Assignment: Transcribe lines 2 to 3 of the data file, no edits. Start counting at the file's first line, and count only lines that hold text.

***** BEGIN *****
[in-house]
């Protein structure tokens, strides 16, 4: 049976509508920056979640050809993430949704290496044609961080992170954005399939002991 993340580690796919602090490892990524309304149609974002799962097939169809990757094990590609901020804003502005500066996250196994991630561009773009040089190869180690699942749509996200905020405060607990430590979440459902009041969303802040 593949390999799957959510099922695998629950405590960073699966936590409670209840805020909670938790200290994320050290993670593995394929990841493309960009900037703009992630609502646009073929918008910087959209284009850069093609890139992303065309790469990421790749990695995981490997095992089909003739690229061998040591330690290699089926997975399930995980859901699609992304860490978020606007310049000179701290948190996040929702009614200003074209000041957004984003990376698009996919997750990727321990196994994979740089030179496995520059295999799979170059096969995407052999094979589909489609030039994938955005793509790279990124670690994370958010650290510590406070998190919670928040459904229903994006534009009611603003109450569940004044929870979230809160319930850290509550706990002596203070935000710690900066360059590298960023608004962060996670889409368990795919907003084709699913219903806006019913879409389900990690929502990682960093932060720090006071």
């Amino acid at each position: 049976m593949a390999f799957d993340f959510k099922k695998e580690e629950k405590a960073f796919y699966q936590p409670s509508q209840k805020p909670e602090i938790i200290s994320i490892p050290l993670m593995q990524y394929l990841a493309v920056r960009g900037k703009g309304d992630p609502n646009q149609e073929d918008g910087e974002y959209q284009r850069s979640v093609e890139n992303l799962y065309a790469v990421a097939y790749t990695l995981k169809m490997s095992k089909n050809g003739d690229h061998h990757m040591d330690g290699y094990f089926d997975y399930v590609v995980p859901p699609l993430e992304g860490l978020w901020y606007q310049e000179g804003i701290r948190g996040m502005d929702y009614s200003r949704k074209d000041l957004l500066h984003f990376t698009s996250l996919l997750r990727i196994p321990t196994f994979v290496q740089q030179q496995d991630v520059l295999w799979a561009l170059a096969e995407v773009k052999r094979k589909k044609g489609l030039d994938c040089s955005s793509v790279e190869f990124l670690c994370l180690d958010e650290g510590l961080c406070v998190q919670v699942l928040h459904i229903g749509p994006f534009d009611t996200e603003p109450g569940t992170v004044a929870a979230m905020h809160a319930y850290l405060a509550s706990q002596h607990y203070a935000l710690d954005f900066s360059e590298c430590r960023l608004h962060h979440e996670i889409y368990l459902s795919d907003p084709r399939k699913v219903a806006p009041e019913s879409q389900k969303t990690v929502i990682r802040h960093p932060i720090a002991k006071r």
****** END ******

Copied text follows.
């Protein structure tokens, strides 16, 4: 049976509508920056979640050809993430949704290496044609961080992170954005399939002991 993340580690796919602090490892990524309304149609974002799962097939169809990757094990590609901020804003502005500066996250196994991630561009773009040089190869180690699942749509996200905020405060607990430590979440459902009041969303802040 593949390999799957959510099922695998629950405590960073699966936590409670209840805020909670938790200290994320050290993670593995394929990841493309960009900037703009992630609502646009073929918008910087959209284009850069093609890139992303065309790469990421790749990695995981490997095992089909003739690229061998040591330690290699089926997975399930995980859901699609992304860490978020606007310049000179701290948190996040929702009614200003074209000041957004984003990376698009996919997750990727321990196994994979740089030179496995520059295999799979170059096969995407052999094979589909489609030039994938955005793509790279990124670690994370958010650290510590406070998190919670928040459904229903994006534009009611603003109450569940004044929870979230809160319930850290509550706990002596203070935000710690900066360059590298960023608004962060996670889409368990795919907003084709699913219903806006019913879409389900990690929502990682960093932060720090006071």
């Amino acid at each position: 049976m593949a390999f799957d993340f959510k099922k695998e580690e629950k405590a960073f796919y699966q936590p409670s509508q209840k805020p909670e602090i938790i200290s994320i490892p050290l993670m593995q990524y394929l990841a493309v920056r960009g900037k703009g309304d992630p609502n646009q149609e073929d918008g910087e974002y959209q284009r850069s979640v093609e890139n992303l799962y065309a790469v990421a097939y790749t990695l995981k169809m490997s095992k089909n050809g003739d690229h061998h990757m040591d330690g290699y094990f089926d997975y399930v590609v995980p859901p699609l993430e992304g860490l978020w901020y606007q310049e000179g804003i701290r948190g996040m502005d929702y009614s200003r949704k074209d000041l957004l500066h984003f990376t698009s996250l996919l997750r990727i196994p321990t196994f994979v290496q740089q030179q496995d991630v520059l295999w799979a561009l170059a096969e995407v773009k052999r094979k589909k044609g489609l030039d994938c040089s955005s793509v790279e190869f990124l670690c994370l180690d958010e650290g510590l961080c406070v998190q919670v699942l928040h459904i229903g749509p994006f534009d009611t996200e603003p109450g569940t992170v004044a929870a979230m905020h809160a319930y850290l405060a509550s706990q002596h607990y203070a935000l710690d954005f900066s360059e590298c430590r960023l608004h962060h979440e996670i889409y368990l459902s795919d907003p084709r399939k699913v219903a806006p009041e019913s879409q389900k969303t990690v929502i990682r802040h960093p932060i720090a002991k006071r």